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South Sound school districts have safety plans, including JBLM schools

Keeping students safe back in the classroom

The new Hillside Elementary at Joint Base Lewis-McChord has the capacity for 650 students. Photo courtesy of

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While parents still rejoice because the kids are back in school, the tragedy of 74 school shootings in less than a two-year period has elevated concerns about school safety. However parents should rest assured that school districts in the Joint Base Lewis-McChord area are taking the threat of an active shooter or similar threat seriously and actively increasing security plans.

"The safety of students and staff is a top priority in the Clover Park School District (CPSD). We have many safety and security strategies in place across the district," said Kim Prentice, CPSD director of community relations.

Those strategies include multiple safety drills, including a lockdown scenario; a critical incident response plan that is reviewed annually; the presence of Lakewood Police Dept. staff members at the secondary schools daily; and threat assessment reviews of each school conducted by the Lakewood Police and JBLM law enforcement.

Additionally, Prentice shared that the administrative leadership team and school staff had received "Active Shooter" training in 2013 and that all administrators are trained in Incident Command System (ICS), a systematic tool used for the command, control and coordination of emergency response.

CPSD has also established a district-wide School Safety Committee to review current and proposed safety plans and ideas to address key issues involved in prevention, training and response in school safety matters.

Likewise, the Tumwater School District, which has approximately 6,000 students, has established an emergency preparedness committee comprised of representatives from all schools, district-wide, including their school resource officer from Tumwater Police Dept. They have also consulted with officers from both the Tumwater Police Dept. and the Thurston County Sheriff's Dept. for their recent procedures guide update, stated district communications representative Kim Howard.

Tumwater schools also involve local responders in planning and executing their site drills. Other steps include ongoing training for teachers and staff in every school to keep up-to-date with best practices for preparation and response.

Although it is a smaller district in the JBLM area with just over 3,000 students, the Steilacoom Historical School District (SHSD) has enlisted a private, third party company, Crisis Reality Training, to help them craft a comprehensive crisis coordination plan.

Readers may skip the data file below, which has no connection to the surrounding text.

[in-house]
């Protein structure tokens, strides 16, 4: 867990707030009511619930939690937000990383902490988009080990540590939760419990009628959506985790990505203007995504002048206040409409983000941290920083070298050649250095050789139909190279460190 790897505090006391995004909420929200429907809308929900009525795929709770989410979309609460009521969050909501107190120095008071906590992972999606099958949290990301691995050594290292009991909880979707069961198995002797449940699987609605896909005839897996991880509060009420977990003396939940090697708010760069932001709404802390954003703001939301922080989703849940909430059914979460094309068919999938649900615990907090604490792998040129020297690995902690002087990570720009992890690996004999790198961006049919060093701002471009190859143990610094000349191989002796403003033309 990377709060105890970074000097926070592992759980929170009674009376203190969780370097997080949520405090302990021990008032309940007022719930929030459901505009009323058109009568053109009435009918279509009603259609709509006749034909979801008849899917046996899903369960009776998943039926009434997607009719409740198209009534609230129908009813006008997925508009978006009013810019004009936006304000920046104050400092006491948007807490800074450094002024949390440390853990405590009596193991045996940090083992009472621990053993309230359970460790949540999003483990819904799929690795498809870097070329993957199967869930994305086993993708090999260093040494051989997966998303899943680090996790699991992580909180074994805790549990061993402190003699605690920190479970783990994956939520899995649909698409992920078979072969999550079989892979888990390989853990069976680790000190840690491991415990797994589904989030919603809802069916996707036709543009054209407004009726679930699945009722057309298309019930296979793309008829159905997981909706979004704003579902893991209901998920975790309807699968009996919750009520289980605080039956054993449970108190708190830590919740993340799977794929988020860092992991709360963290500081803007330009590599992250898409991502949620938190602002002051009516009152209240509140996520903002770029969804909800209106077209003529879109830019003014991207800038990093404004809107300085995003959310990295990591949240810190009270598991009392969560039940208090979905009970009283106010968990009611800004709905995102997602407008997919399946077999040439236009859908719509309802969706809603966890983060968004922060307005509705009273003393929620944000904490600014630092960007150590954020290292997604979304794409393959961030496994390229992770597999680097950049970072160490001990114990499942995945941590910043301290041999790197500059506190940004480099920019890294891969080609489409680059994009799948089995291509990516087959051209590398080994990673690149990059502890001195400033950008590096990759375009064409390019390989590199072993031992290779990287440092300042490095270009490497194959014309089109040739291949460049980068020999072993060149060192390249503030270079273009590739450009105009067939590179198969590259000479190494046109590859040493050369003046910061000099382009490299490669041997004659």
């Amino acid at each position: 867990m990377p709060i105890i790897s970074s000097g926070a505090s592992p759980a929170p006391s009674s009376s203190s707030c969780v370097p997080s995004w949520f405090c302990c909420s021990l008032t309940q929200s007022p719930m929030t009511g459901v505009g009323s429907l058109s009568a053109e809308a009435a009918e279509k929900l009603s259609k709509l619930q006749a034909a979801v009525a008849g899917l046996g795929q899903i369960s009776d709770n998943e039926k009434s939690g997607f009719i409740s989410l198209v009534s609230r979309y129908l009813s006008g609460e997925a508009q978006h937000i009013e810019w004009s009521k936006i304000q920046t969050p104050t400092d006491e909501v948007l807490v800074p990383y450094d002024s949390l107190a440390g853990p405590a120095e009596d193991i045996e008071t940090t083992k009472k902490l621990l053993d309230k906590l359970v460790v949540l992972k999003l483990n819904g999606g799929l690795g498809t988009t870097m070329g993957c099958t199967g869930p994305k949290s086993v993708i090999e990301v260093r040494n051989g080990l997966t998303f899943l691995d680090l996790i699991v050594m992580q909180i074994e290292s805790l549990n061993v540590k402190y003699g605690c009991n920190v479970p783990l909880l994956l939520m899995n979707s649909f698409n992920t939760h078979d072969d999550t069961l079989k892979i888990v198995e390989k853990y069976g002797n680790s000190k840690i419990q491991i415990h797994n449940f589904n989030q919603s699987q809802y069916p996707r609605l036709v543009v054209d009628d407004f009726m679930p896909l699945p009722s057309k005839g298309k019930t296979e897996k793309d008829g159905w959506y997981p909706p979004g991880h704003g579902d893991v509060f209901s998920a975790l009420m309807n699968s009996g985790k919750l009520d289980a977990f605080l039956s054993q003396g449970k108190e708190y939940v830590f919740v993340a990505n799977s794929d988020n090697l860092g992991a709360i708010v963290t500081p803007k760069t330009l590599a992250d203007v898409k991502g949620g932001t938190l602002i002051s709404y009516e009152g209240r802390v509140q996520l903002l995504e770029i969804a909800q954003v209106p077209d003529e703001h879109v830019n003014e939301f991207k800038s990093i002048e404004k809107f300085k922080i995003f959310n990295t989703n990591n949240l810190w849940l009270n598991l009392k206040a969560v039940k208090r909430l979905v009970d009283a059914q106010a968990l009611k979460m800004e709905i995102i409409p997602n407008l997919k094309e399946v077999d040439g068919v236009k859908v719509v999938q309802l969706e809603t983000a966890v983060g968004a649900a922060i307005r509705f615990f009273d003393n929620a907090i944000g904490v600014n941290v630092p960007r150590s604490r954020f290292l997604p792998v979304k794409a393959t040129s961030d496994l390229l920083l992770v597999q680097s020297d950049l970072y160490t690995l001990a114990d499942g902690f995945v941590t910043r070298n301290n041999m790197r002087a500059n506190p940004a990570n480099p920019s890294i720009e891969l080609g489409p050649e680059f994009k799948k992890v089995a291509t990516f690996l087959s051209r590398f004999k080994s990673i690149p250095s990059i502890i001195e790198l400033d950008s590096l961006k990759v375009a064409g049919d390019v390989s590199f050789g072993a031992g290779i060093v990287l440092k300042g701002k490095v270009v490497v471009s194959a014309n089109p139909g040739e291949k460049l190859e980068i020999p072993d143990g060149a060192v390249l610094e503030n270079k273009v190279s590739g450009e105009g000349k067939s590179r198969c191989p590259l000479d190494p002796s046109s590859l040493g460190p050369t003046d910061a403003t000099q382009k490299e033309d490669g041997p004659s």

"We are excited to have our kids back in the buildings and we want them to be safe," said Celeste Johnston, SHSD public information officer. "That's why the District Strategic Plan has a focus on school safety and a recent grant is allowing us to update and meet our safety and security goals."

"SHSD is calling for help before something goes terribly wrong so that they are proactive," explained Jesus Villahermosa, owner of Crisis Reality Training, Inc. and a 30-year SWAT team veteran from Pierce County.

"They are taking a very bold step to make sure that they have this plan in place to cover all hazards," Villahermosa continued.

Crisis Reality will be teaching all district staff and administrators about ICS and eventually collaborating to an extent with parents and students so that everyone who could be involved in such a situation is privy to the plan.

In the Puyallup School District, which is the ninth largest in the state with 22,000 students across 32 schools, new security measures were implemented at schools and support buildings over the summer to include additional security cameras and keyless door entries.

Furthermore, as per Brian Fox, executive director of communications and information for the Puyallup District, the cameras, school intercoms and keyless door systems throughout the district will be integrated into a single software program that will connect authorized school resource officers, emergency dispatch personnel and district staff with the latest emergency information.

This system will not only speed up law enforcement response time, but also will also provide more detailed information and allow officers to control the keyless entry doors and make announcements over a building's intercom system.

"We collaborate with Lacey Police and Thurston County sheriffs about how we can prevent and deter these individuals from inflicting this type of harm at our schools," commented North Thurston's deputy superintendent John Bash. 

North Thurston School District, which has 14,000 students, includes the city of Lacey and the northeast corner of the county. The district has started with a tangible approach by first performing threat assessments on every school and noting any weak points. To that end, they are also using a bond to steadily remodel school entryways over the next few years to make them more secure.

"We are also focused on the implementation of a more comprehensive school alert system that will reduce the amount of time it takes to put a school into lockdown," Bash said. "This way if a staff member perceives a threat they can initiate a lockdown immediately and law enforcement can respond quicker."

Although the strategies for safety might vary, every district is dedicated to having their respective plans and systems evolve and improve.

"It is never a finished process and we think we can even continue to do better," concluded Bash.

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